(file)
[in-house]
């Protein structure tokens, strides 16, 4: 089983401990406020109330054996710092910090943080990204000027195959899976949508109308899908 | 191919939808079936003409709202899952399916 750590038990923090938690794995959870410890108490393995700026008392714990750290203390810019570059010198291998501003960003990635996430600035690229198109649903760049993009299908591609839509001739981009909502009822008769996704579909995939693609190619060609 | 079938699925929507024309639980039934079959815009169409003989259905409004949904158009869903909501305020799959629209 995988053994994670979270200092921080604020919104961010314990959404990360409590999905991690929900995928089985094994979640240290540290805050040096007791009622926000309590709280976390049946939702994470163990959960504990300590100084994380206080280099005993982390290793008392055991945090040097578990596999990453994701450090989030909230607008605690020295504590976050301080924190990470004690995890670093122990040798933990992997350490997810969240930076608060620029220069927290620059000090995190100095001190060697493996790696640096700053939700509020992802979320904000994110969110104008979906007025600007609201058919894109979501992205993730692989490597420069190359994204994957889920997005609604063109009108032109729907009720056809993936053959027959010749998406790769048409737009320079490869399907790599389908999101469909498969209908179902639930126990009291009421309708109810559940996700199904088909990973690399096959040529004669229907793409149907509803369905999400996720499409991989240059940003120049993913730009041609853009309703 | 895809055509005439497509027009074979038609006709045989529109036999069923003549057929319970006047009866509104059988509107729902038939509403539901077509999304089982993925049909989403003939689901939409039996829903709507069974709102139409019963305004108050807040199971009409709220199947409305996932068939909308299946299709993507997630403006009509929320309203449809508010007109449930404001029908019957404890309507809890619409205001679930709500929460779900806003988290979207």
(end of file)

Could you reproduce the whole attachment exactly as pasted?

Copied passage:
[in-house]
């Protein structure tokens, strides 16, 4: 089983401990406020109330054996710092910090943080990204000027195959899976949508109308899908 | 191919939808079936003409709202899952399916 750590038990923090938690794995959870410890108490393995700026008392714990750290203390810019570059010198291998501003960003990635996430600035690229198109649903760049993009299908591609839509001739981009909502009822008769996704579909995939693609190619060609 | 079938699925929507024309639980039934079959815009169409003989259905409004949904158009869903909501305020799959629209 995988053994994670979270200092921080604020919104961010314990959404990360409590999905991690929900995928089985094994979640240290540290805050040096007791009622926000309590709280976390049946939702994470163990959960504990300590100084994380206080280099005993982390290793008392055991945090040097578990596999990453994701450090989030909230607008605690020295504590976050301080924190990470004690995890670093122990040798933990992997350490997810969240930076608060620029220069927290620059000090995190100095001190060697493996790696640096700053939700509020992802979320904000994110969110104008979906007025600007609201058919894109979501992205993730692989490597420069190359994204994957889920997005609604063109009108032109729907009720056809993936053959027959010749998406790769048409737009320079490869399907790599389908999101469909498969209908179902639930126990009291009421309708109810559940996700199904088909990973690399096959040529004669229907793409149907509803369905999400996720499409991989240059940003120049993913730009041609853009309703 | 895809055509005439497509027009074979038609006709045989529109036999069923003549057929319970006047009866509104059988509107729902038939509403539901077509999304089982993925049909989403003939689901939409039996829903709507069974709102139409019963305004108050807040199971009409709220199947409305996932068939909308299946299709993507997630403006009509929320309203449809508010007109449930404001029908019957404890309507809890619409205001679930709500929460779900806003988290979207």